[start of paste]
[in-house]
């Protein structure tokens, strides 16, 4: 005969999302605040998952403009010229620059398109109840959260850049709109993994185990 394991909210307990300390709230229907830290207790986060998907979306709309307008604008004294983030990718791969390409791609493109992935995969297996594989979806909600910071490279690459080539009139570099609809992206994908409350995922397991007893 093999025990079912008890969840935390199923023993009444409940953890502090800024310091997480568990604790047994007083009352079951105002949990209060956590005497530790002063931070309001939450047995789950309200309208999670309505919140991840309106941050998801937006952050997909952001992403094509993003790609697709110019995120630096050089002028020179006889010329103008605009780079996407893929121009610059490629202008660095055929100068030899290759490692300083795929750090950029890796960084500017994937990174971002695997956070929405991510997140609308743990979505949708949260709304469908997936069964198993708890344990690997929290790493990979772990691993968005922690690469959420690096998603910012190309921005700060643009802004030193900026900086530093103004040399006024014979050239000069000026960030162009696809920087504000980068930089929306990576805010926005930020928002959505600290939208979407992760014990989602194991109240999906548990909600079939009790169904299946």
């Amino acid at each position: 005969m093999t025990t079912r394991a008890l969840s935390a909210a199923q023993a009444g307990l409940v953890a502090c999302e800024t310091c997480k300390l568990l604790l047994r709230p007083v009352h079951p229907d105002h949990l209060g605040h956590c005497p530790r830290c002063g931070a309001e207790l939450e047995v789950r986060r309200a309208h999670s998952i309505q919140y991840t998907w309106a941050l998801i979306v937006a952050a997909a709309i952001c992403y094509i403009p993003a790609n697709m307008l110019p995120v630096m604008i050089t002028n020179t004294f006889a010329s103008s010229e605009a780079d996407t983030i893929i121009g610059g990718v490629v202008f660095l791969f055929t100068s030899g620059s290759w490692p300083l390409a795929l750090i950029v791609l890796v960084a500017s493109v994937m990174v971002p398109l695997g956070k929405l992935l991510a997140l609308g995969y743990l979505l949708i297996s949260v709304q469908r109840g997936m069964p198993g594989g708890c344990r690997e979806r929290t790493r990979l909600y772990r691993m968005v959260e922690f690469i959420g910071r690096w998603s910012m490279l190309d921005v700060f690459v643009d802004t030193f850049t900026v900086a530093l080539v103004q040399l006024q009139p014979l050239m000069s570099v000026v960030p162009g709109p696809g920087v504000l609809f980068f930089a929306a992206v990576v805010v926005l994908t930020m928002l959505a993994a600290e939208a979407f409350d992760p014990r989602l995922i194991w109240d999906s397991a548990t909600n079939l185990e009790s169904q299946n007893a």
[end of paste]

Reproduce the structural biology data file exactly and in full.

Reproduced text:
[in-house]
């Protein structure tokens, strides 16, 4: 005969999302605040998952403009010229620059398109109840959260850049709109993994185990 394991909210307990300390709230229907830290207790986060998907979306709309307008604008004294983030990718791969390409791609493109992935995969297996594989979806909600910071490279690459080539009139570099609809992206994908409350995922397991007893 093999025990079912008890969840935390199923023993009444409940953890502090800024310091997480568990604790047994007083009352079951105002949990209060956590005497530790002063931070309001939450047995789950309200309208999670309505919140991840309106941050998801937006952050997909952001992403094509993003790609697709110019995120630096050089002028020179006889010329103008605009780079996407893929121009610059490629202008660095055929100068030899290759490692300083795929750090950029890796960084500017994937990174971002695997956070929405991510997140609308743990979505949708949260709304469908997936069964198993708890344990690997929290790493990979772990691993968005922690690469959420690096998603910012190309921005700060643009802004030193900026900086530093103004040399006024014979050239000069000026960030162009696809920087504000980068930089929306990576805010926005930020928002959505600290939208979407992760014990989602194991109240999906548990909600079939009790169904299946």
């Amino acid at each position: 005969m093999t025990t079912r394991a008890l969840s935390a909210a199923q023993a009444g307990l409940v953890a502090c999302e800024t310091c997480k300390l568990l604790l047994r709230p007083v009352h079951p229907d105002h949990l209060g605040h956590c005497p530790r830290c002063g931070a309001e207790l939450e047995v789950r986060r309200a309208h999670s998952i309505q919140y991840t998907w309106a941050l998801i979306v937006a952050a997909a709309i952001c992403y094509i403009p993003a790609n697709m307008l110019p995120v630096m604008i050089t002028n020179t004294f006889a010329s103008s010229e605009a780079d996407t983030i893929i121009g610059g990718v490629v202008f660095l791969f055929t100068s030899g620059s290759w490692p300083l390409a795929l750090i950029v791609l890796v960084a500017s493109v994937m990174v971002p398109l695997g956070k929405l992935l991510a997140l609308g995969y743990l979505l949708i297996s949260v709304q469908r109840g997936m069964p198993g594989g708890c344990r690997e979806r929290t790493r990979l909600y772990r691993m968005v959260e922690f690469i959420g910071r690096w998603s910012m490279l190309d921005v700060f690459v643009d802004t030193f850049t900026v900086a530093l080539v103004q040399l006024q009139p014979l050239m000069s570099v000026v960030p162009g709109p696809g920087v504000l609809f980068f930089a929306a992206v990576v805010v926005l994908t930020m928002l959505a993994a600290e939208a979407f409350d992760p014990r989602l995922i194991w109240d999906s397991a548990t909600n079939l185990e009790s169904q299946n007893a």